CyberAlert -- 02/24/1999 -- Myers Freed; Media Dismiss Broaddrick and Hope She Goes Away
Myers Freed; Media Dismiss Broaddrick and Hope She Goes Away
1) The Broaddrick interview by Lisa Myers is set to air Wednesday night on Dateline. NBC News President Andrew Lack denied the network sat on the interview, insisting they spent the last five weeks completing "more cross-checking and more digging."
6) The Wall Street Journal's Alan Murray belittled the Dorothy Rabinowitz exclusive, while the night before his paper reported the same thing the Washington Post's John Harris declared: "I think we need to be highly skeptical of the story."
>>> The latest edition of Notable
Quotables, the MRC's bi-weekly compilation of the latest outrageous,
sometimes humorous, quotes in the liberal media, is now up on the MRC home
page. Topic headings in the February 22 issue include "Northeastern
Liberals: In Touch"; "Admiring the Liars....Hating the Truth
Tellers"; "'Horrible' FNC Fed the Right"; and
"Racist Managers, Honest Clinton." To read the issue go to the
MRC home page or directly to: http://www.mediaresearch.org/news/nq/1999/nq19990222.html
Lisa Myers, free at last. Late Tuesday NBC News announced it will carry the long-held Lisa Myers interview with Juanita Broaddrick. Her piece will run on Wednesday's (February 24) Dateline NBC which will air at 8pm ET/PT, 7pm CT/MT. (If they ran it on Tuesday night's show which airs at 10pm/9pm, or waited until Friday's 9pm/8pm, they could have kept it out of the family hour.)
"With some conservative groups charging that NBC sat on the interview because it was embarrassing to Clinton," a story on the MSNBC Web site noted, NBC News President Andrew Lack countered: "Everyone involved in the process knows there's no truth to that." The Washington Post's Howard Kurtz quoted Myers as assuring: "There was no delay. We used every day of this process to gather information."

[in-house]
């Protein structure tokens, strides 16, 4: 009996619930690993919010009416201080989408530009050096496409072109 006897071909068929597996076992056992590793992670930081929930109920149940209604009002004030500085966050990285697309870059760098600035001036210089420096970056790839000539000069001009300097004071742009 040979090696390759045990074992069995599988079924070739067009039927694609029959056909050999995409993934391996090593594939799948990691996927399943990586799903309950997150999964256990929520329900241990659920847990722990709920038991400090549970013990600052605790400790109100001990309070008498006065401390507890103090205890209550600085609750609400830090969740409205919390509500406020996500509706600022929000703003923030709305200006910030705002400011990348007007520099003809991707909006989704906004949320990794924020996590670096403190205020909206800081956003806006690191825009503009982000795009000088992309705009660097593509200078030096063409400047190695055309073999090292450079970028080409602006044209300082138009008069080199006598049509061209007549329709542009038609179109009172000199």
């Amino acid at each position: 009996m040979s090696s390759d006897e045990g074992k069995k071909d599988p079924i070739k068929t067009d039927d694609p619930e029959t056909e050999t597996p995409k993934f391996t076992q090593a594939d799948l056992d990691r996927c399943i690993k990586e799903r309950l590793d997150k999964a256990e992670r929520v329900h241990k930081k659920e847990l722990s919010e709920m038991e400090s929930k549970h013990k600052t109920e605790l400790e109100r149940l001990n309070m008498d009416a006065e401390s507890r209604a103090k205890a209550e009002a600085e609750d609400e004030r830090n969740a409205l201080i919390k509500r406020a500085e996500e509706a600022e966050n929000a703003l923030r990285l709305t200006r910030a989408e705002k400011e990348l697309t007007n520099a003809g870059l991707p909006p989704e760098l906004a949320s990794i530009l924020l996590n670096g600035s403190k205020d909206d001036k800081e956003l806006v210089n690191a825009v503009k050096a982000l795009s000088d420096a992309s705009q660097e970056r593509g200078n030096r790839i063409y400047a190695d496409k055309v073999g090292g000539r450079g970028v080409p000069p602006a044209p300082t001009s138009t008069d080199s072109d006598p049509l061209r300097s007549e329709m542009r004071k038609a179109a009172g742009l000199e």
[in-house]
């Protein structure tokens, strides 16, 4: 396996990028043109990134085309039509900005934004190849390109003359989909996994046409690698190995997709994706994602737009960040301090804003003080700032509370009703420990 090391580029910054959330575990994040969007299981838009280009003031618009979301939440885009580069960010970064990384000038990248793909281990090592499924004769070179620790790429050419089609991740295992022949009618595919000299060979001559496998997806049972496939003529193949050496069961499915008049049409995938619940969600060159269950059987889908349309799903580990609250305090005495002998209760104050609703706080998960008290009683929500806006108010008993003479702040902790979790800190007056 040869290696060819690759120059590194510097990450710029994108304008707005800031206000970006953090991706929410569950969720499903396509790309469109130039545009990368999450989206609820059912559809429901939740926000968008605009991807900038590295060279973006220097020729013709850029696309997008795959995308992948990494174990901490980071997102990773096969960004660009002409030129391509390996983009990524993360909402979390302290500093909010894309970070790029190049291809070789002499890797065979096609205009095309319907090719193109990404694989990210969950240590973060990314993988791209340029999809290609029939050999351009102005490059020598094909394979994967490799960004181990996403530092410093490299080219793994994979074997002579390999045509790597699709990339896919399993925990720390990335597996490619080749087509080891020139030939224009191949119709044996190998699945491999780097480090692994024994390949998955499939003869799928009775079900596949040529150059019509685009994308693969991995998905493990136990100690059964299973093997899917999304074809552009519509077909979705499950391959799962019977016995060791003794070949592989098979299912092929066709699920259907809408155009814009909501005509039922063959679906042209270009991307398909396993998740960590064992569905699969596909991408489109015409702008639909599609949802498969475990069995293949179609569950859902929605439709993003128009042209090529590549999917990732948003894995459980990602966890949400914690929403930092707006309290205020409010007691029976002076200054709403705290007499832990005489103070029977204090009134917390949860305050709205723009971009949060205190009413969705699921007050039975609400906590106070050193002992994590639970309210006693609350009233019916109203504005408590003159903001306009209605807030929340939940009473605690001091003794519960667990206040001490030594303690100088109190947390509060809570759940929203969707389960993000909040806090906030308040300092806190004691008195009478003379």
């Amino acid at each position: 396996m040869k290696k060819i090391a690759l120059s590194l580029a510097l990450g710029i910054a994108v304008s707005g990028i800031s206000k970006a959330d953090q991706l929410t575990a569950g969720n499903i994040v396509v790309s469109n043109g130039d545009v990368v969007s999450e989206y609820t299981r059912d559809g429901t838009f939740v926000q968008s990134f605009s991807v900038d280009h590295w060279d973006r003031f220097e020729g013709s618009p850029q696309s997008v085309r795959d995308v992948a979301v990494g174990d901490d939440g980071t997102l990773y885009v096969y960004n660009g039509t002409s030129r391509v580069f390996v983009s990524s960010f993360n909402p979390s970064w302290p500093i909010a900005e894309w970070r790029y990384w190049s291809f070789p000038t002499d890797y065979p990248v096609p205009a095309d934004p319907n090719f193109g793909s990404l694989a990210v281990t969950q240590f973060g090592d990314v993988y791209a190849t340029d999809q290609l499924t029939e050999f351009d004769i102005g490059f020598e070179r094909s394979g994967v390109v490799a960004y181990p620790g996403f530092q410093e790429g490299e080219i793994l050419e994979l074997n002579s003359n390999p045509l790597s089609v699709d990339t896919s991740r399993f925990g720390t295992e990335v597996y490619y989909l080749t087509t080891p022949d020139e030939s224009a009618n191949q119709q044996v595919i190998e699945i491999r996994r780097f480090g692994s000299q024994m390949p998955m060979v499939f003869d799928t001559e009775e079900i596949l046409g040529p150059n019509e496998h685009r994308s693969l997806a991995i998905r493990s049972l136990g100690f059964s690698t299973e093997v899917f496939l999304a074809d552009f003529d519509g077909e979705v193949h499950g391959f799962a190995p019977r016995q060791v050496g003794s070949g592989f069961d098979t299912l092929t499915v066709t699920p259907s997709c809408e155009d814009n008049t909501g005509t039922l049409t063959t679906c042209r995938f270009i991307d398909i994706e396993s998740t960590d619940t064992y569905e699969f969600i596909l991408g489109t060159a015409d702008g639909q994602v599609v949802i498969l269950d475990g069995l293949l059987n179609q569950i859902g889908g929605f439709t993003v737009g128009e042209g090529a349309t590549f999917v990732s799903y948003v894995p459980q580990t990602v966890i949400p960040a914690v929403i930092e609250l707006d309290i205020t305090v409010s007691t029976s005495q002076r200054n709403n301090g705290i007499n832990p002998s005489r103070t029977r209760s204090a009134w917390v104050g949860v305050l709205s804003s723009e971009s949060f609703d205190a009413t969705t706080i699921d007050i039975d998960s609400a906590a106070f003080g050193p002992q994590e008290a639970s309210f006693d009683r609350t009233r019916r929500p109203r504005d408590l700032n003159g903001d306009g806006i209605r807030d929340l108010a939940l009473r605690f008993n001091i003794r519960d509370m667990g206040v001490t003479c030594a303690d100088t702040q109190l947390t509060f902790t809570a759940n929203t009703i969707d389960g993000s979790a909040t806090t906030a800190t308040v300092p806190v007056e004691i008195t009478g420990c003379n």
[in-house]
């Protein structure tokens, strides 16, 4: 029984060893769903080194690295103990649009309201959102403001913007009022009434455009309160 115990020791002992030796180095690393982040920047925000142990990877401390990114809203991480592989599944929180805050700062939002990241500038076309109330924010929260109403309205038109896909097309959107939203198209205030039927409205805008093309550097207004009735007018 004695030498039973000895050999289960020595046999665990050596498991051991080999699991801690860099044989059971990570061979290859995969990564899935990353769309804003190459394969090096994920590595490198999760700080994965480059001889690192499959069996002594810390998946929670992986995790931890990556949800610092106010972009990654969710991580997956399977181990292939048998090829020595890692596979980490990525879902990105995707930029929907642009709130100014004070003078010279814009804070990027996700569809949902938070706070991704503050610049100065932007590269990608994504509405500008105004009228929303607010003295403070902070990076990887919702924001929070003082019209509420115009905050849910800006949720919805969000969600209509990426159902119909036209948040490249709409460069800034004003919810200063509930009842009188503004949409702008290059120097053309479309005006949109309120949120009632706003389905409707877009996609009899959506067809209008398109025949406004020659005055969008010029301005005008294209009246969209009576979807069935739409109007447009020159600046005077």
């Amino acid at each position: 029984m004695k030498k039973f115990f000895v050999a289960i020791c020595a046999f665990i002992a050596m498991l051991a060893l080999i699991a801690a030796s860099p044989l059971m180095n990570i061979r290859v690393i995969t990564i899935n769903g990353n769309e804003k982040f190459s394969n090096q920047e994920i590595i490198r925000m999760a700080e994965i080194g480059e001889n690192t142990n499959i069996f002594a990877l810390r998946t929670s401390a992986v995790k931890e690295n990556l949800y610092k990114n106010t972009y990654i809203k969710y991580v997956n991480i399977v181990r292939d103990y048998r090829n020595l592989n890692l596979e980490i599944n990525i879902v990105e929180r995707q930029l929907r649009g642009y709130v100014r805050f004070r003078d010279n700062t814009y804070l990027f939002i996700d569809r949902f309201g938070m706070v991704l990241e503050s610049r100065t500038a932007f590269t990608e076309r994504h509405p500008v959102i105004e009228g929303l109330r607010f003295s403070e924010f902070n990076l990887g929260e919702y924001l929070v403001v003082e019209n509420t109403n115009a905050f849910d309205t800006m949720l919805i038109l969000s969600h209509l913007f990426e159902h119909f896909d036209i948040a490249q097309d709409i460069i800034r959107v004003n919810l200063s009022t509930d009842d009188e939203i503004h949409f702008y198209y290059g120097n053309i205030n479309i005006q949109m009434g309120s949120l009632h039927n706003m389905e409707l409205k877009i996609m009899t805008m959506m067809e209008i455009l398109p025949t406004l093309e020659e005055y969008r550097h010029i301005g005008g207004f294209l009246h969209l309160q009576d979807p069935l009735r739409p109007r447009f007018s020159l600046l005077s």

Below is the text of NBC's promo spot for Wednesday's show followed by excerpts from the Tuesday MSNBC Web story and Wednesday Washington Post piece on NBC's decision.
-- At the end of
Tuesday's Dateline NBC viewers saw this promo spot:
features the first-ever Broaddrick voice and close-up video aired by a
network. Wednesday morning MRC Webmaster Sean Henry will post a RealPlayer
clip of this spot. Just go to: http://www.mrc.org
....NBC News President Andrew Lack said on Tuesday that the network wanted to complete its reporting on the story before airing it and wasn't angry that others had run the story first.
Myers' interview with Broaddrick quickly circulated within the media, with some conservative groups charging that NBC sat on the interview because it was embarrassing to Clinton. "Everyone involved in the process knows there's no truth to that," Lack said.
NBC spokesperson Alex Constantinople said, "We did a lot of reporting of our own to put the story into context."
NBC planned to run the story on the first "Dateline NBC" available as soon as the reporting was complete, Lack said, and NBC finished its work Tuesday. He said the timing of the broadcast had nothing to do with the end of Clinton's impeachment trial. "When you have a story that was 21 years ago, that involves lots of information and facts and involves serious charges, you need to do a lot of checking," he said. "And that's what we were doing."
Lack said he found it "odd" that NBC was criticized for taking too much time in reporting. "You wouldn't have asked that question a few years ago," he said. "That is unfortunately some of the fallout of the pace of journalism over the past few years."
To read the full story: http://msnbc.com/news/242994.asp